Editorial: A bishop's apology



Last modified: Wednesday, August 15, 2012

The personal apology that followed the settlement of a lawsuit against two former Springfield Diocese bishops sounded heartfelt. But the context in which it was offered illustrates how the interests of money and power can override what's best for individuals who have been wronged.

Bishop Emeritus Joseph F. Maguire came forward the day after the settlement was reached July 26 to say he is "truly sorry for all that Mr. (Andrew) Nicastro suffered and the hardships it has brought in his life."

Maguire accepted a measure of blame for the fact that the Williamstown man was sexually molested by a now-defrocked priest, Alfred Graves. The crux of Nicastro's suit against the bishops was that they knew Graves preyed on children but had allowed him to remain in the church's service. They knew because he had disclosed that ugly truth to them years before.

This settlement may be one of the last of the U.S. clergy abuse nightmare. It might have been a larger award, had another institution - the insurance industry - not been calling the shots.

Nicastro's 2009 suit had survived attempts by the defense to toss it out on the grounds it was filed too late. The $500,000 settlement came only after four days of trial that included emotional testimony from Nicastro. His attorney, John Stobierski of Greenfield, says his client wanted the bishops to admit their errors. He worked hard to win that, so it's worth a close look at the apology he received.

Bishop Maguire offered his apology in a prepared statement. He had time to shape and refine his message, so it seems fair to consider its wording.

# WHAT HE SAID: "I only wish that in 1976, as a new bishop, I could have foreseen the true nature of one who violated our trust with such devastating harm to his victims."

# INSIDE THOSE WORDS: The "true nature" didn't have to be foreseen, it was in the open with Graves' admission that he had molested a child in the 1970s. Also, it is unfortunate that it occurs first to Maguire to say Graves "violated our trust" (meaning that of church officials). The targets of Graves' abuse were subject to violations profoundly greater than the loss of trust.

# WHAT HE SAID: "We have learned much in the intervening years. Our Catholic Church has made great efforts in addressing these issues promptly and with determination that we should never repeat our past failures."

# INSIDE THOSE WORDS: Many of the intervening years, within the church hierarchy, were spent in denial. The history of the clergy abuse scandal is one of profound institutional denial, as high-ranking officials, for a variety of reasons, kept their heads down and sought to escape responsibility.

# WHAT HE SAID: "Since I was called to serve the people of the Diocese of Springfield, I have strived to be a faithful and caring bishop. That in this instance I was unable to protect young people from abuse is an enduring and deep regret."

# INSIDE THOSE WORDS: By framing this as a failure of "this instance," the bishop suggests but doesn't say that Nicastro's abuse was an isolated case. In fact, reports of clergy abuse were widespread.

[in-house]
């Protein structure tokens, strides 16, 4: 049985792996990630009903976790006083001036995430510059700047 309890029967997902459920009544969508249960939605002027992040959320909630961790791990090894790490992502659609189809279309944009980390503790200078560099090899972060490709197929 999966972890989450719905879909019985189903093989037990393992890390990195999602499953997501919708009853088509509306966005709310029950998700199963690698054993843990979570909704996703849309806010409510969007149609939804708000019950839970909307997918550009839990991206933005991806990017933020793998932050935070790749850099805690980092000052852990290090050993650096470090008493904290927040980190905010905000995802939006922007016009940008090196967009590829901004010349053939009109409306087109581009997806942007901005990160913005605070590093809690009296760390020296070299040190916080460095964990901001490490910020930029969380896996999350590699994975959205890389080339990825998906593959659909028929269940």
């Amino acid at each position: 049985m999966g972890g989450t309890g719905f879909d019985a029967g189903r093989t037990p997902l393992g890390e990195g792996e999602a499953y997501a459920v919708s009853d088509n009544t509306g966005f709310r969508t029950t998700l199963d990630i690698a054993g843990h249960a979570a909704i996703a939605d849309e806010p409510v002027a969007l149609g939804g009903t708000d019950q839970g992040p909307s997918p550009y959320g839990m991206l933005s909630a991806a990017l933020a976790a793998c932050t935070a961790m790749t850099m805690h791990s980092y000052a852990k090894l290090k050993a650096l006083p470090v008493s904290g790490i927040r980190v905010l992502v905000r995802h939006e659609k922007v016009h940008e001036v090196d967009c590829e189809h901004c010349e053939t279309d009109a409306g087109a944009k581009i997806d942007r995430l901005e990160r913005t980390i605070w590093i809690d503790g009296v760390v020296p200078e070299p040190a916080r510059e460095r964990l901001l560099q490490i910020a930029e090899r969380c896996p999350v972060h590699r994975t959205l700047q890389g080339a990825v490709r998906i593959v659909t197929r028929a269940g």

# WHAT HE SAID: " ... I also wish to make this statement, which in some ways represents what I would have testified to in court."

# INSIDE THOSE WORDS: It is hard to imagine the insurance company's lawyer allowing the bishop to issue any apology for what the plaintiff suffered.

Now consider what former Bishop Thomas L. Dupre, the codefendant, had to say publicly after the Nicastro case was settled: Nothing. Though the diocese provided a statement from Maguire, a spokesman confirmed that it was not asked by Dupre to share his thoughts.

Why did Bishop Dupre not express his regret for what happened to Nicastro and others who were molested by priests overseen by the Springfield Diocese?

It might be because a grand jury indicted Dupre in 2004 on two counts of child rape, a few months after he stepped down as bishop. Dupre quit one day after The Republican newspaper confronted him with allegations that he had abused children decades before while a parish priest. The indictments said Dupre started raping one of the boys in 1976 and another in 1979. The district attorney later said he could not pursue the charges because the statute of limitations had expired.

After Nicastro's testimony, it was quite possible the jury would have awarded him far more than half a million dollars. Stobierski says he and his client were told that if the jury punished the defendants with a multi-million-dollar judgement, the insurer would have appealed, dragging the case out for perhaps another half decade.

The bishops knew the truth of what had happened to Nicastro before he took the witness stand. But he had to relive the abuse and suffer it in public before the bishops were willing or able to accept responsibility for what happened to one youthful believer 30 years ago.

The price was right. The cost of their apology was acceptable on a Friday when it hadn't been just the day before. In the end, Andrew Nicastro won something that for years and years seemed impossible - a bishop's admission that what befell him was wrong.

Only the victims can judge the worth of the apologies. But from the outside, they seem little and late.


 


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